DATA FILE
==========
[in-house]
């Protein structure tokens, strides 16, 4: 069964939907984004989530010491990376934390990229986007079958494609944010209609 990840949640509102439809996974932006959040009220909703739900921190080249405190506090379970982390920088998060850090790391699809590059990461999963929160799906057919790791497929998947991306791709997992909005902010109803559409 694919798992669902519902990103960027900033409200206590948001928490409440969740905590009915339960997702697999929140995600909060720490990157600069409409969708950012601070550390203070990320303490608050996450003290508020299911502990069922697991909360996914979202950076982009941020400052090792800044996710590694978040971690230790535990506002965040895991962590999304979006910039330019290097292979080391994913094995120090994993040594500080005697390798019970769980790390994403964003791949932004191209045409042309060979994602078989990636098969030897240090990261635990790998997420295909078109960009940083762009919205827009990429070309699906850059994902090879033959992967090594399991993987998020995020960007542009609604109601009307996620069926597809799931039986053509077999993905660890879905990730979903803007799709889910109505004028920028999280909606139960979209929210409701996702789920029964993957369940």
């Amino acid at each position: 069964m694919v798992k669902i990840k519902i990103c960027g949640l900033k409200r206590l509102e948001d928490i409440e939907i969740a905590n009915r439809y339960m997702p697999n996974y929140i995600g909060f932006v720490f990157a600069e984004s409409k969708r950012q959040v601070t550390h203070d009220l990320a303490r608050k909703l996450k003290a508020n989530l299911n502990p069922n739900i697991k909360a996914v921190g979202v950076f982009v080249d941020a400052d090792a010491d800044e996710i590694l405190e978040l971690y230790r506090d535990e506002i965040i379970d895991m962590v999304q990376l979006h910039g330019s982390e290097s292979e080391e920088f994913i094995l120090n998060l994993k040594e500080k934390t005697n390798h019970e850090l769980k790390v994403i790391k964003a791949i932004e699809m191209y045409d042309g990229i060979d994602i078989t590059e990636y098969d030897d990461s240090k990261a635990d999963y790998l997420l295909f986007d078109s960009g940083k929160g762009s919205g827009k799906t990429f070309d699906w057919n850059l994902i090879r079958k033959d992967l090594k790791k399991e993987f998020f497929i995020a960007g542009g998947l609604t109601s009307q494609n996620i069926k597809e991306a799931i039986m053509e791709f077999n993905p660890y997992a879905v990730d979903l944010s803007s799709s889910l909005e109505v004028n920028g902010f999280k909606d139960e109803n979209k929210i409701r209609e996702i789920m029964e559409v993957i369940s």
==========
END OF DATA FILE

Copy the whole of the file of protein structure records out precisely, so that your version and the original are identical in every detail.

[in-house]
């Protein structure tokens, strides 16, 4: 069964939907984004989530010491990376934390990229986007079958494609944010209609 990840949640509102439809996974932006959040009220909703739900921190080249405190506090379970982390920088998060850090790391699809590059990461999963929160799906057919790791497929998947991306791709997992909005902010109803559409 694919798992669902519902990103960027900033409200206590948001928490409440969740905590009915339960997702697999929140995600909060720490990157600069409409969708950012601070550390203070990320303490608050996450003290508020299911502990069922697991909360996914979202950076982009941020400052090792800044996710590694978040971690230790535990506002965040895991962590999304979006910039330019290097292979080391994913094995120090994993040594500080005697390798019970769980790390994403964003791949932004191209045409042309060979994602078989990636098969030897240090990261635990790998997420295909078109960009940083762009919205827009990429070309699906850059994902090879033959992967090594399991993987998020995020960007542009609604109601009307996620069926597809799931039986053509077999993905660890879905990730979903803007799709889910109505004028920028999280909606139960979209929210409701996702789920029964993957369940």
């Amino acid at each position: 069964m694919v798992k669902i990840k519902i990103c960027g949640l900033k409200r206590l509102e948001d928490i409440e939907i969740a905590n009915r439809y339960m997702p697999n996974y929140i995600g909060f932006v720490f990157a600069e984004s409409k969708r950012q959040v601070t550390h203070d009220l990320a303490r608050k909703l996450k003290a508020n989530l299911n502990p069922n739900i697991k909360a996914v921190g979202v950076f982009v080249d941020a400052d090792a010491d800044e996710i590694l405190e978040l971690y230790r506090d535990e506002i965040i379970d895991m962590v999304q990376l979006h910039g330019s982390e290097s292979e080391e920088f994913i094995l120090n998060l994993k040594e500080k934390t005697n390798h019970e850090l769980k790390v994403i790391k964003a791949i932004e699809m191209y045409d042309g990229i060979d994602i078989t590059e990636y098969d030897d990461s240090k990261a635990d999963y790998l997420l295909f986007d078109s960009g940083k929160g762009s919205g827009k799906t990429f070309d699906w057919n850059l994902i090879r079958k033959d992967l090594k790791k399991e993987f998020f497929i995020a960007g542009g998947l609604t109601s009307q494609n996620i069926k597809e991306a799931i039986m053509e791709f077999n993905p660890y997992a879905v990730d979903l944010s803007s799709s889910l909005e109505v004028n920028g902010f999280k909606d139960e109803n979209k929210i409701r209609e996702i789920m029964e559409v993957i369940s």